I had been researching Snowdrop Walks in Lancashire and found two. Both were at historic piles and not to far from the sea .Lytham Hall near St Annes and Hornby Castle , a short drive from Morecambe. I managed to persuade Wil that we could incorporate snowdrops and seaside into a good day out for ourselves and our Labrador Hugo. Off we set on a dreary grey day in Clitheroe, heading for Hornby Castle near Lancaster . We actually ended up blessed with some sunshine. 🙂
Hornby Castle in the Lune Valley overlooks the village of Hornby and the river Wenning. Parts of the building date back to the 13th century and the impressive tower that dominates it’s shape is 16th century. The castle is privately owned and the gardens are only opened to the public a few days a year
It was lovely to see all the many varieties of snowdrops in bloom. They carpeted the woodland, grew in thickets by the river and adorned the lovely walled garden. Hugo’s favourite part was exploring the riverside walk.
I wish I had taken more snowdrop pictures for you all. They really were stunning! Entry to the Snowdrop weekend was £4 per person and included a talk about the castle in the drawing room ( which we managed to miss! ) and you could buy plants, hot drinks and cake in the walled garden. A pottery exhibition was also in the grounds. If you wish to visit Hornby castle yourself, the next opening weekend is 19-20 May, Bluebell season. 🙂
The village of Hornby itself is quite pleasant and Hornby Post Office & Tea Rooms are a very good stop off point for a spot of lunch. The picture above is quite deceptive as the place was absolutely rammed, due I think to the Snowdrop Weekend and a second hand book sale in the village. The old fountain in the village depicts a cat with a rat in its mouth, said to represent the former owner of the castle, Pudsey Dawson, who brought in cats to clear the castle of a huge rat population in the 19th century. Yikes!
In the afternoon we headed to the coast and went for a blustery walk on the beach in Morecambe. Luckily at this time of year you can depend on pup friendly beaches, even if it is somewhat freezing! Morecambe has appeared in my blog quite a few times so apologies for any repetitive photos. Its a very photogenic place though, if a bit worn and weather beaten.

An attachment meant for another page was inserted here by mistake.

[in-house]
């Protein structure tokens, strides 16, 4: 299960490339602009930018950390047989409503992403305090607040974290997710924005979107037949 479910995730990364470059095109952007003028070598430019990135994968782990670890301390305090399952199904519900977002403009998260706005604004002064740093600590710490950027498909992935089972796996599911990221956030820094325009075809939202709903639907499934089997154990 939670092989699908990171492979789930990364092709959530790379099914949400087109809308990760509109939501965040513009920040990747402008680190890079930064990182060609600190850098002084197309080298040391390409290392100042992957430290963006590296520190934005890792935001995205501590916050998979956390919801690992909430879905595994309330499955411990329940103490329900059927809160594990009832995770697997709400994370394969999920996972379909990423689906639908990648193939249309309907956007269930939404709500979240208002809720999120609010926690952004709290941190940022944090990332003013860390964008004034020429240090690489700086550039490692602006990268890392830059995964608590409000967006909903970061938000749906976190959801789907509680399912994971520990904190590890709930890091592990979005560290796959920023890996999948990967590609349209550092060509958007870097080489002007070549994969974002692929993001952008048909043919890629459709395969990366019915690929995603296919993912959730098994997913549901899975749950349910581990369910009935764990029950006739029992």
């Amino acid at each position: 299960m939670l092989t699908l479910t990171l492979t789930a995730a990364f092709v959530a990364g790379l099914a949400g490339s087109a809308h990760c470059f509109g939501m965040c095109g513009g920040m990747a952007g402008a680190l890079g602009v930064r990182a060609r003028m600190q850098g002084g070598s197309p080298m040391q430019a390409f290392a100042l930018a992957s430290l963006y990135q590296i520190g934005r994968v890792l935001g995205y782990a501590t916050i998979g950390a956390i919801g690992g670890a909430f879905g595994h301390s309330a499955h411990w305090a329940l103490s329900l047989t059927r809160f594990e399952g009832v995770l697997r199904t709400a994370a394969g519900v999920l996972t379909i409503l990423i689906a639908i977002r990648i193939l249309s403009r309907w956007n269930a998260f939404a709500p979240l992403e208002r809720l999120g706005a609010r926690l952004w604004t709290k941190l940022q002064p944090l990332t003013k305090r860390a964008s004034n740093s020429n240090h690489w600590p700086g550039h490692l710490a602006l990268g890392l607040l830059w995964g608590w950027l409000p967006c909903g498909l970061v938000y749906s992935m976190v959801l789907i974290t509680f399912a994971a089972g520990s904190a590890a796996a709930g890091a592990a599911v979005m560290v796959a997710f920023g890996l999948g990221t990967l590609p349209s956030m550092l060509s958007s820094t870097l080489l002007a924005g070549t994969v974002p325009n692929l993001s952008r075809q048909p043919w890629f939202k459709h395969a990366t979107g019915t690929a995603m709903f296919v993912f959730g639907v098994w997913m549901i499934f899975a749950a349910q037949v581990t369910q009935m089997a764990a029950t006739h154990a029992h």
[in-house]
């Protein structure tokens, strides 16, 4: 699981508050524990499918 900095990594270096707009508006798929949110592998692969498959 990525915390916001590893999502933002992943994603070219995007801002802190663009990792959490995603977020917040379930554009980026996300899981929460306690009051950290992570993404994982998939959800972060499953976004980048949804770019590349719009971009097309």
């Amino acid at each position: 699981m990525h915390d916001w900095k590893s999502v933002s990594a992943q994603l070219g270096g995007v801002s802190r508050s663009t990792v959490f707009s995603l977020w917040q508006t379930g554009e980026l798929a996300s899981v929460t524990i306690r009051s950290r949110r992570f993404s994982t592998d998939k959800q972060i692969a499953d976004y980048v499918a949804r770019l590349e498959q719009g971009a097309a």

The bracing winds encouraged us to head for the Midland Hotel that looks over the bay and the long stone jetty, decorated ( as much of the town is) with seabird sculptures and poems.
The Midland is a Grade II listed Art Deco design hotel , which was built in 1933 by the London, Midland and Scottish Railway. Like many grand seaside hotels it fell into disrepair and decline. In 2008 it was re-opened to the public, all restored and its elegant curving façade happily housing a lovely hostelry once again.
After enjoying our hot drinks we headed home through the Trough of Bowland, calling in at my sisters for another brew. Can’t get enough of brews in this weather!
Have you been on any snowdrop walks this year? Or bracing beach walks for that matter! 🙂
On Monday Wil and I had a day off together and as I was in dire need of some new walking pants, we headed up to Skipton, a North Yorkshire market town with a good selection of outdoorsy type shops. Skipton also has an impressive medieval castle and the ancient Skipton Castle Woods are perfect for a walk with the dog.
We entered the woodland via the Bailey entrance where a carpet of snowdrops welcomed us. Apparently the woods really come into their own later in the spring, when bluebells, wild garlic and primroses adorn the forest floor.
Skipton Castle Woods are looked after by The Woodland Trust and there are three short trails that meander their way through the canopy of trees. You can’t tell from the pictures but the weather alternated between rain, sleet and snow! We returned to the town through the woods entrance on Mill Bridge.